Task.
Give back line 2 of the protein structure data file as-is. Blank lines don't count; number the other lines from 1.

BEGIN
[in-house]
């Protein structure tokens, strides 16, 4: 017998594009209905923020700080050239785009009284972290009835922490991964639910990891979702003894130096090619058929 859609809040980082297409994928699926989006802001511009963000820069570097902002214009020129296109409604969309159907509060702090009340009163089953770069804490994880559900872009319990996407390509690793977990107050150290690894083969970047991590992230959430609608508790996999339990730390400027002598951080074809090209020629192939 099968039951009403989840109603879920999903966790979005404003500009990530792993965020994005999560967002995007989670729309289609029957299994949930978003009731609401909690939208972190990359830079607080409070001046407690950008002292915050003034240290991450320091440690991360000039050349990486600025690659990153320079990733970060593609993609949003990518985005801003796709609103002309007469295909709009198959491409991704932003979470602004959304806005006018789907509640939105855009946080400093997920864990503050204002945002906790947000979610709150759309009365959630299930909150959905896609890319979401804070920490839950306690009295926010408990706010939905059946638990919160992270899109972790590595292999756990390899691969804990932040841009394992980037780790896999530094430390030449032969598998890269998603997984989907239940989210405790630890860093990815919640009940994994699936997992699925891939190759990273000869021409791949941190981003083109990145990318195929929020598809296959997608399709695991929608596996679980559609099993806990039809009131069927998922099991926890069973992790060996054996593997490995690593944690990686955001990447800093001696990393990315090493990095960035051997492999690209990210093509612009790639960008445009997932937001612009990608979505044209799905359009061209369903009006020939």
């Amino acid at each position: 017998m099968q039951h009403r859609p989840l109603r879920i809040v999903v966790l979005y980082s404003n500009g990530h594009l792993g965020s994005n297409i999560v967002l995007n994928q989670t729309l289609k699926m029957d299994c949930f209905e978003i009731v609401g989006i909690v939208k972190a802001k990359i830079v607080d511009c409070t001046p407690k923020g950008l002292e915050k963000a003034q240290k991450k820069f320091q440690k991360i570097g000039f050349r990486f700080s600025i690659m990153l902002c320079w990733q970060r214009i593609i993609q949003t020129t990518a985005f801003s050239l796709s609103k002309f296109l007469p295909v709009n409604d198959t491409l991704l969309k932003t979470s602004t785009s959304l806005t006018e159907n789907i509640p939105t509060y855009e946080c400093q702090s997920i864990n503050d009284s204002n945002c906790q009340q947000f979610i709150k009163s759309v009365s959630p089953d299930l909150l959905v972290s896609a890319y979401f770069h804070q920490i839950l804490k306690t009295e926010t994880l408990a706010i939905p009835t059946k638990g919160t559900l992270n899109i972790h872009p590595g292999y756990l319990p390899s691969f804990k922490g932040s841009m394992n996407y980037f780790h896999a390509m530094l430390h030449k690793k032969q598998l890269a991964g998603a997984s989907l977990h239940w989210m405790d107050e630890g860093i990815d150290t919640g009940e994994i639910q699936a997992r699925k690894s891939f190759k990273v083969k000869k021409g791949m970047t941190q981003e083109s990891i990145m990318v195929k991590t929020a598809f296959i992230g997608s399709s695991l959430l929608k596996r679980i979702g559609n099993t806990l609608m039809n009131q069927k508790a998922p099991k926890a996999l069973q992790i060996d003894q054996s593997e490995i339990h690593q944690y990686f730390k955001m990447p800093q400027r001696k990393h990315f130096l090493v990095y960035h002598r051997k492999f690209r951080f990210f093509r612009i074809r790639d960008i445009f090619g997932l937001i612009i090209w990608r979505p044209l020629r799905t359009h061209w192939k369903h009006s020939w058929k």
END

């Protein structure tokens, strides 16, 4: 017998594009209905923020700080050239785009009284972290009835922490991964639910990891979702003894130096090619058929 859609809040980082297409994928699926989006802001511009963000820069570097902002214009020129296109409604969309159907509060702090009340009163089953770069804490994880559900872009319990996407390509690793977990107050150290690894083969970047991590992230959430609608508790996999339990730390400027002598951080074809090209020629192939 099968039951009403989840109603879920999903966790979005404003500009990530792993965020994005999560967002995007989670729309289609029957299994949930978003009731609401909690939208972190990359830079607080409070001046407690950008002292915050003034240290991450320091440690991360000039050349990486600025690659990153320079990733970060593609993609949003990518985005801003796709609103002309007469295909709009198959491409991704932003979470602004959304806005006018789907509640939105855009946080400093997920864990503050204002945002906790947000979610709150759309009365959630299930909150959905896609890319979401804070920490839950306690009295926010408990706010939905059946638990919160992270899109972790590595292999756990390899691969804990932040841009394992980037780790896999530094430390030449032969598998890269998603997984989907239940989210405790630890860093990815919640009940994994699936997992699925891939190759990273000869021409791949941190981003083109990145990318195929929020598809296959997608399709695991929608596996679980559609099993806990039809009131069927998922099991926890069973992790060996054996593997490995690593944690990686955001990447800093001696990393990315090493990095960035051997492999690209990210093509612009790639960008445009997932937001612009990608979505044209799905359009061209369903009006020939």